Who actually joined Hitler’s Nazi party? How many Germans became members of the party that styled itself as the National Socialist German Workers’ Party (NSDAP)? Were Germans forced to join, as some members claimed after the war? Which social classes did the party draw its members from? And why did members join the party?
German political scientist Jürgen W. Falter is widely recognized as the leading researcher on NSDAP voters. One of the major findings of his definitive reference work Hitlers Wähler (Hitler’s Voters) was that the NSDAP had a larger proportion of working-class voters than had previously been assumed. Using modern methods, he mined extensive data sets to analyze the sociography of NSDAP voters. Without the application of computer technology, it would have been impossible to conduct such a detailed analysis.
Now, after seven years of further research, Falter has published another definitive work. This time he is focusing on the NSDAP party members. On January 30, 1933, the day Hitler was appointed chancellor, the NSDAP counted nine hundred thousand members. By the time the Third Reich collapsed in 1945, this figure had swelled to almost nine million. Or, to put it another way, roughly one in seven eligible voters in Germany was a party member by the end of the war.
Repeated Membership Recruitment Bans
After its reformation in 1925, the NSDAP only accepted new memberships from the general public for about a combined twelve of the following twenty years. Time and again, membership recruitments were suspended. But why? Well, in Mein Kampf and a series of early speeches, Hitler had already developed the theory of the “historical minority,” meaning that only historical minorities make history. The historical minority must comprise “courageous” individuals who are prepared to make great sacrifices, both personally and for their careers. According to Hitler, before a political movement comes to power, during the period when it is fiercely resisted by the “establishment system” and other opponents, it will inevitably only attract “brave” members. Once the party has seized power, however, Hitler warned in Mein Kampf that increasing numbers of opportunists would join the party in pursuit of their own private advantage or to further their own careers. And in fact, that is precisely what happened. After January 30, 1933, opportunism and career ambitions played an increasingly key role in the recruitment of new members: between January 30 and the end of April 1933 alone, 1.75 million new members signed up as members of the NSDAP, at which point new memberships were suspended. But, in spite of the regular recruitment stops, the party’s membership continued to grow strongly.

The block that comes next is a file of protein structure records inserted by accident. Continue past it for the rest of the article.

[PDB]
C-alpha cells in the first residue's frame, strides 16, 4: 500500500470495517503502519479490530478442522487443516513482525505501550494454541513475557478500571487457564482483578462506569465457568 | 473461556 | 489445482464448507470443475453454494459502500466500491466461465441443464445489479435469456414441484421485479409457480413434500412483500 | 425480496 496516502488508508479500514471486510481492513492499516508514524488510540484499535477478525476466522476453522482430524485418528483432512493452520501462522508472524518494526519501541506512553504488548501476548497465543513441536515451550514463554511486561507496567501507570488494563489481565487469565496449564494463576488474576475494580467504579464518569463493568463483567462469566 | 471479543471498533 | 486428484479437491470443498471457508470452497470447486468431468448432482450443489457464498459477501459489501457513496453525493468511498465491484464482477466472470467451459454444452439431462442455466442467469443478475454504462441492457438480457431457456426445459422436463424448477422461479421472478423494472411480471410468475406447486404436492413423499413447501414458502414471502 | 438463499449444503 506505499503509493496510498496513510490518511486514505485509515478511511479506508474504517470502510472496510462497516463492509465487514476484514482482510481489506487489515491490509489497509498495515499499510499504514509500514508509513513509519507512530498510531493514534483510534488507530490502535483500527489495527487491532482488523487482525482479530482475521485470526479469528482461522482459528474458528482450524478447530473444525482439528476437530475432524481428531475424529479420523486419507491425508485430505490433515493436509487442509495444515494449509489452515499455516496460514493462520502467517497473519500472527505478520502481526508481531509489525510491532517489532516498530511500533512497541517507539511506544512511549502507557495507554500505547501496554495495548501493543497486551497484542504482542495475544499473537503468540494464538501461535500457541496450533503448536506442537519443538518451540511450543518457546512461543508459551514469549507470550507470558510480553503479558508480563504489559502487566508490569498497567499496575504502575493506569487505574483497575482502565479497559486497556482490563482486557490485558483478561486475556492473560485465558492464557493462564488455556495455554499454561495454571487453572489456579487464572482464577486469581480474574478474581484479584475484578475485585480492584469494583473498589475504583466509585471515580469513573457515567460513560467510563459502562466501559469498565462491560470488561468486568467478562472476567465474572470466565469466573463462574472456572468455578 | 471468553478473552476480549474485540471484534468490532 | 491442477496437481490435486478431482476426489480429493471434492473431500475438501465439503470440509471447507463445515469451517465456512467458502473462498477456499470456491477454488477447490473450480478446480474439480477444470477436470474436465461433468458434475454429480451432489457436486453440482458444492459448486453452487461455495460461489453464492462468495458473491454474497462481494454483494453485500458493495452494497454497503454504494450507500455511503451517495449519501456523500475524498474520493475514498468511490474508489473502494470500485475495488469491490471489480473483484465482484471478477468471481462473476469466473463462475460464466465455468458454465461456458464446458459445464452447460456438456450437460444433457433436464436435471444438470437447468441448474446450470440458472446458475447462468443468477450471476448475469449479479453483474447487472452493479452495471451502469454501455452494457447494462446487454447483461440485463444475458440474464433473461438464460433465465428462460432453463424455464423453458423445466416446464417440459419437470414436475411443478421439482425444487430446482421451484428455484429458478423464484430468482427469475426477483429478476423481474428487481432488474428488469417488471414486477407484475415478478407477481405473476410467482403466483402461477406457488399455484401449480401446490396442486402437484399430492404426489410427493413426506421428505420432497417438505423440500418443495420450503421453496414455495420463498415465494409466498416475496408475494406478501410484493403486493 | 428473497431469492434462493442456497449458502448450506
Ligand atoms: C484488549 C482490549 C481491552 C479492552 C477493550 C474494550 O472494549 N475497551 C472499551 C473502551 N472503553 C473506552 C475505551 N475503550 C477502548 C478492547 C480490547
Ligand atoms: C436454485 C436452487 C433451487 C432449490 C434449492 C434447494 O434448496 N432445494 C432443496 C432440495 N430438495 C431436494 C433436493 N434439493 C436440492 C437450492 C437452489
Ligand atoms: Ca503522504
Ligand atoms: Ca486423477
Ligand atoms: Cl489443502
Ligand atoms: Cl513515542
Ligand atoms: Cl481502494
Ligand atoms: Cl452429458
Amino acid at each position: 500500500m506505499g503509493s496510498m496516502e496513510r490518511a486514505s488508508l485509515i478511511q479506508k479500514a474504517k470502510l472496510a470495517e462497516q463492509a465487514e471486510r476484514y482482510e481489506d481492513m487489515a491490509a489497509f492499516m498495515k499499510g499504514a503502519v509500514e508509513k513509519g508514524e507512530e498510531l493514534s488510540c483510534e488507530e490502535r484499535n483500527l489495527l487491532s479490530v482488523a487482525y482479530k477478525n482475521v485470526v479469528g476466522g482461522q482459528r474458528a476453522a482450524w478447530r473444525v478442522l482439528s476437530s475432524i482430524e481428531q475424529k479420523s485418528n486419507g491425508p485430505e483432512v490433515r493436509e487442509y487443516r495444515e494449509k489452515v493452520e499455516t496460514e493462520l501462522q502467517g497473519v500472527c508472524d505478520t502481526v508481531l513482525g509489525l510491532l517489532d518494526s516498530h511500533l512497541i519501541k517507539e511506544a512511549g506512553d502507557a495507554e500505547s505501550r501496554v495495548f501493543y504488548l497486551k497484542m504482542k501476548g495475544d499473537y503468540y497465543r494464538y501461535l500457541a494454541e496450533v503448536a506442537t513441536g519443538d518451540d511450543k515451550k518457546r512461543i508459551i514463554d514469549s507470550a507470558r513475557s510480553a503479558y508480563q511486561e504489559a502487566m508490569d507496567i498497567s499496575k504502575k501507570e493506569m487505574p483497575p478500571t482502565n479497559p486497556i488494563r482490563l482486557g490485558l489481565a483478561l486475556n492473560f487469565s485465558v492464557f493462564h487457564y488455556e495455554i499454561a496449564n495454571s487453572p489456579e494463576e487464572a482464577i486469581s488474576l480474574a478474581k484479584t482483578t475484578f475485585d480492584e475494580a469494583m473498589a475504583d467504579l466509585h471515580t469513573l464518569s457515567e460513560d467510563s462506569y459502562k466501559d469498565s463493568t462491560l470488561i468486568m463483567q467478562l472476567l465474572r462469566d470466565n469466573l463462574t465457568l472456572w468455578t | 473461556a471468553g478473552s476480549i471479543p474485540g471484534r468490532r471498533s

After the war, many members stated that they had been forced to join the party. Despite his extensive analysis, Falter finds no evidence to support such claims. In fact, members were fully able to leave the party and cancel their memberships. A total of 760,000 members resigned from the NSDAP between 1925 and 1945, 250,000 before January 1933 and almost half a million members left the party during the Nazi dictatorship.